I agree that it’s definitely difficult to break even at the least in some areas. When I did my refi, the title agent claimed that I could get $1500/mo for my condo which had me thinking about it, but when I checked what the available units were renting for just in my own development, I realized that I would still have to put in my own money to make up the difference between the income and the mortgage payments. Of course, this is just one small area and I’m clueless as to what’s going on in other places.

The nice thing about the REITS is that they can be purchased within a Roth IRA and not have any of those tax-disadvantages be an issue while still benefiting from the nice payouts. That’s actually where I keep my REIT holdings at the moment.

Krantcents February 26, 2013 at 7:03 am

You still need to buy a property at the right price to make the numbers work. It may even require more than 20% down payment as well. REITS generally have higher returns because their is no underlying mortgages..

CR February 26, 2013 at 5:25 am

Thanks for the great comparison. I’ve been wanting to get into real estate for a while now, but I don’t have enough for a whole property. What do you think about buying into a Reit now, and then selling and buying a rental property when I decide to?

Krantcents February 26, 2013 at 7:41 am

Although I am in favor of rental property or investing in REITS, I cannot advise when to buy or sell.

John S @ Frugal Rules February 26, 2013 at 7:13 am

We would love to get into real estate, but there a re a number of things that would legitimately hold us back at the moment to adequately manage it. I do like the idea behind REITs in being able to have access to real estate as a whole without the day to day management. When I’ve REITs in the past I have been like Eric and held them in a Roth so as to avoid any taxation issues.

Krantcents February 26, 2013 at 7:38 am

REITS offer some diversification and allow you to participate in the rental market.

Howie February 26, 2013 at 10:17 am

When you depreciate the rental property are there different ways to do it ? which is the most common way? What are the pros and cons be if there are different approaches?

Krantcents February 26, 2013 at 1:05 pm

Assets are depreciated over their useful life. There are a number of different methods, but it is best for you to consult your tax professional to figure out what is right for the application.

Sicorra @TacklingOurDebt February 26, 2013 at 2:24 pm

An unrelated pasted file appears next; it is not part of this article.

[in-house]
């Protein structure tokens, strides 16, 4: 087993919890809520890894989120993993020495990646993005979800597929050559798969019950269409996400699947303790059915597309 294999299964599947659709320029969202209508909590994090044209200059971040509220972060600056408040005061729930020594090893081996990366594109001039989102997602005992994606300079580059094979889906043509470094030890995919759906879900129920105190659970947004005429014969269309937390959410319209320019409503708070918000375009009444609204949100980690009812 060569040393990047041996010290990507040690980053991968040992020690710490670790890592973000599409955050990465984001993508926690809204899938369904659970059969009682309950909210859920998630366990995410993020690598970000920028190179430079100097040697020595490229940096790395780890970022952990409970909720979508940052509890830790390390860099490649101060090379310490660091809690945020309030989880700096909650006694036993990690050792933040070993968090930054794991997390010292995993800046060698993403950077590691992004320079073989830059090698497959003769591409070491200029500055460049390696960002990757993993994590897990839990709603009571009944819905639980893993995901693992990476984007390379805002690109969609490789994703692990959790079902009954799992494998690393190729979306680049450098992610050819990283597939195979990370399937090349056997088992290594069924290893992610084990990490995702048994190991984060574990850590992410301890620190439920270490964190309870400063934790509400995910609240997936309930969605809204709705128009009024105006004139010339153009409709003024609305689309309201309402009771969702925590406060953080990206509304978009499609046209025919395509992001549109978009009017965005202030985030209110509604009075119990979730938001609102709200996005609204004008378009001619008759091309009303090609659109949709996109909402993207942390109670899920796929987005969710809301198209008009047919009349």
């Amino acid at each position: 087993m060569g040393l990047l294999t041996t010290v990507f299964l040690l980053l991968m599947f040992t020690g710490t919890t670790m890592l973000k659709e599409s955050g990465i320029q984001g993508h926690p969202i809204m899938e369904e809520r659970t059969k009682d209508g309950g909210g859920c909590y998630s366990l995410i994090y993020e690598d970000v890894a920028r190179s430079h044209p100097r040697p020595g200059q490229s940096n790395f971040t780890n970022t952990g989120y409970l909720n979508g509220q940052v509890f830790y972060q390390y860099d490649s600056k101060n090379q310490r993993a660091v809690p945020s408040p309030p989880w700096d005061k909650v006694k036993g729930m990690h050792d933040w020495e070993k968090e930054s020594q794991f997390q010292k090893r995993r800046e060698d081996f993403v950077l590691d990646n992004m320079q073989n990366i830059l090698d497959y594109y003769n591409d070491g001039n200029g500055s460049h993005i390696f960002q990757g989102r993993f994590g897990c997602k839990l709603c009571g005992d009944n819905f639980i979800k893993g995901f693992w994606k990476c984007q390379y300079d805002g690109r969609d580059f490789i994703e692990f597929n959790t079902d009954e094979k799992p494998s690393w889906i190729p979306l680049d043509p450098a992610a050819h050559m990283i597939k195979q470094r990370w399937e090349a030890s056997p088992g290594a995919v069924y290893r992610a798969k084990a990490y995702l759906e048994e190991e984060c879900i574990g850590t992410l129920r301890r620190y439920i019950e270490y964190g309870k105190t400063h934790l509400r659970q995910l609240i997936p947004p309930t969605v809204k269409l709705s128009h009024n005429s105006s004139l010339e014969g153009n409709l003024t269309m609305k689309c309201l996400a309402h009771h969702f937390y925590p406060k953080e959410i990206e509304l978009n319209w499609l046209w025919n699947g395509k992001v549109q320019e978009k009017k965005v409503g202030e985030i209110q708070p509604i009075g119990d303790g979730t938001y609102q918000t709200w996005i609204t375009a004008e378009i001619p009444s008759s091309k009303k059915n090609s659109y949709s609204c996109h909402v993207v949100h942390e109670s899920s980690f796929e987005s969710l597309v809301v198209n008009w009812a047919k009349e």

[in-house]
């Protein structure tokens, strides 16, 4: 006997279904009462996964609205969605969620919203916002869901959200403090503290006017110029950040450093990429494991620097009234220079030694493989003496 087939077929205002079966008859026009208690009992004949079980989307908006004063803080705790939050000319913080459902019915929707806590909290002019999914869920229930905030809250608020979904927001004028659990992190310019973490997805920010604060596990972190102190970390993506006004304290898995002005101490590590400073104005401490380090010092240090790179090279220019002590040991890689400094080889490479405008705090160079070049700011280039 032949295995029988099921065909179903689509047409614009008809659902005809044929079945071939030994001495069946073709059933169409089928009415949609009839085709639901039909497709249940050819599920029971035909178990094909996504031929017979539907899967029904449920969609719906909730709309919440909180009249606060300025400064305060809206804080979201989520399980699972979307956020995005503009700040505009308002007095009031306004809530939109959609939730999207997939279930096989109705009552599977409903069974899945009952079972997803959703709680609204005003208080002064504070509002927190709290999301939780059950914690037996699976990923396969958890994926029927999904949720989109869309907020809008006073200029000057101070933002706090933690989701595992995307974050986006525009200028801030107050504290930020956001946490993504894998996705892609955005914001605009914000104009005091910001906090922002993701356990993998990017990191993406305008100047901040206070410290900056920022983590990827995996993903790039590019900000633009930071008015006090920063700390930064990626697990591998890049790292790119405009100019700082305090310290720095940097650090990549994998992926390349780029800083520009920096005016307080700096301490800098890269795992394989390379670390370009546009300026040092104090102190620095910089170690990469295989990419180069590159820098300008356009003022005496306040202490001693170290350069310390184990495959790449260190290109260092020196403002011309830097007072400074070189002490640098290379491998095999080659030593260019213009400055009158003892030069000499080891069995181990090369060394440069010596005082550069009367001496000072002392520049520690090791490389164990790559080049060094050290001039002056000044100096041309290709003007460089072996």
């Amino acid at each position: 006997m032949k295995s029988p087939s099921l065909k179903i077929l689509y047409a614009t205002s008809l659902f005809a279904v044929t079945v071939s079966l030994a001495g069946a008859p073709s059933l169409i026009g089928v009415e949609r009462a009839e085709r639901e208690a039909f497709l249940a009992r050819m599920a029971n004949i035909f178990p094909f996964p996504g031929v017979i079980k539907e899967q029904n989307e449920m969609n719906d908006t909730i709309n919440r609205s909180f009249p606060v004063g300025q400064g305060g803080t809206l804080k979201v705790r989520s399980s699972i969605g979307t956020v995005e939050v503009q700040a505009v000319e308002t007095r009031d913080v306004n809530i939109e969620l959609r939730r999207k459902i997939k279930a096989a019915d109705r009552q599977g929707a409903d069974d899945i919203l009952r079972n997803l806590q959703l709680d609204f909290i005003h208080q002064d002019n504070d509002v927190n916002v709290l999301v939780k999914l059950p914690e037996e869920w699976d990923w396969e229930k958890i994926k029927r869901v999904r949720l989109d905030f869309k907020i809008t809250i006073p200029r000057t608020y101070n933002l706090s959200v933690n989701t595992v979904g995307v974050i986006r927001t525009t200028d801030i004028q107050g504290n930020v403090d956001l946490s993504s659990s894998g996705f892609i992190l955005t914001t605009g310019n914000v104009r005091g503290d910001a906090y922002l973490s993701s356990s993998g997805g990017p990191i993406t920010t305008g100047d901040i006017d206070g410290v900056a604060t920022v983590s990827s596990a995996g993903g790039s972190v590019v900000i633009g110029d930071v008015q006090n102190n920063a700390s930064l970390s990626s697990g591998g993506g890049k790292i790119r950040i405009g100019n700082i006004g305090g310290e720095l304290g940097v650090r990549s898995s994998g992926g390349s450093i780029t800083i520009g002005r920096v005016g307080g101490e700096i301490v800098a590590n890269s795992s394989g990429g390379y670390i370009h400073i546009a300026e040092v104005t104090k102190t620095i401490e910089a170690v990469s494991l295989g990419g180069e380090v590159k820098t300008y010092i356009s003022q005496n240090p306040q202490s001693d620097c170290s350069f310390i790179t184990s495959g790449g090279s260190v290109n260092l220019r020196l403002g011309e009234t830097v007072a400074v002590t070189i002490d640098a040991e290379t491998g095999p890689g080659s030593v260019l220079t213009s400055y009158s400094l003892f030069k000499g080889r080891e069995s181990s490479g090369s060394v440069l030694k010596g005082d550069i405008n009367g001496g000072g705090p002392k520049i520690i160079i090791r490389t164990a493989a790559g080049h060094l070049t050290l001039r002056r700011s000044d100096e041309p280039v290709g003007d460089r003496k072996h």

In 2005 we debated renting the 2 townhouses that my husband and I each owned, as we were buying a new house together. We decided against it, pretty much out of fear of the unknown.

Instead we invested our money in something similar to the REIT you wrote about. We co-own a number of apartment buildings in Canada and some land as well. The difference is that we cannot trade our shares. Our investment is locked in until the entire project is sold.

Krantcents February 26, 2013 at 5:16 pm

When I was describing a REIT, I was thinking of a mutual fund that is freely traded similar to a stock. Much more liquid than owning real estate. Renting out your home(s) is a personal decision! It is neither right or wrong, it is what you are comfortable with.

Kim@Eyesonthedollar February 26, 2013 at 7:46 pm

I like the idea of a REIT if that is what you are able to afford, but I agree that buying actual properties is how you can replace your income from a job if you do it the right way. We co-own the commercial property that houses my optometry practice, and have one residential rental. When those are paid off, hopefully within 5 years, that will replace about 1/3 of my income. We will need 2 or 3 more properties or some sort of multifamily unit to replace the rest. This seems much more doable than investing in a REIT to do the same.

I guess it depends on your goal for investing in real estate as well. If you don’t want to leave your day job, the REIT would be easier.

Krantcents February 26, 2013 at 8:02 pm

I agree and you have more control of the investment. A REIT is another choice that does not have the headaches of ownership, but also less up and downshide.

KK @ Student Debt Survivor February 26, 2013 at 8:00 pm

We are really interesting in learning more about, and eventually purchasing, a rental property. It seems like such a good investment. We’d like to pay down the property quickly then use the rental income to buy another property. This will take time, but is part of our retirement strategy.

Krantcents February 26, 2013 at 8:10 pm

When I invested in income property, I refinanced a few times to acquire additional properties. I was trying to build a portfolio of properties and was less concerned about immediate income.I was able to build it into a busieness and it helped me reach financial freedom at 38 year sold.

Maverick February 26, 2013 at 8:14 pm

Yep, I’m not convinced you can make an investment rental work unless you buy well below market value or have significant tax deductions. Gee, I just bought $2000.00 of furniture for my current house. I’ll take the old furniture and place it into the rental. Then apply the $2000.00 receipt to the rental ledger. Do this for plumbing, paint, etc. and now you have a financial advantage. Ethical? Someone prove me wrong and show me a real-life example without this “financial house of cards.”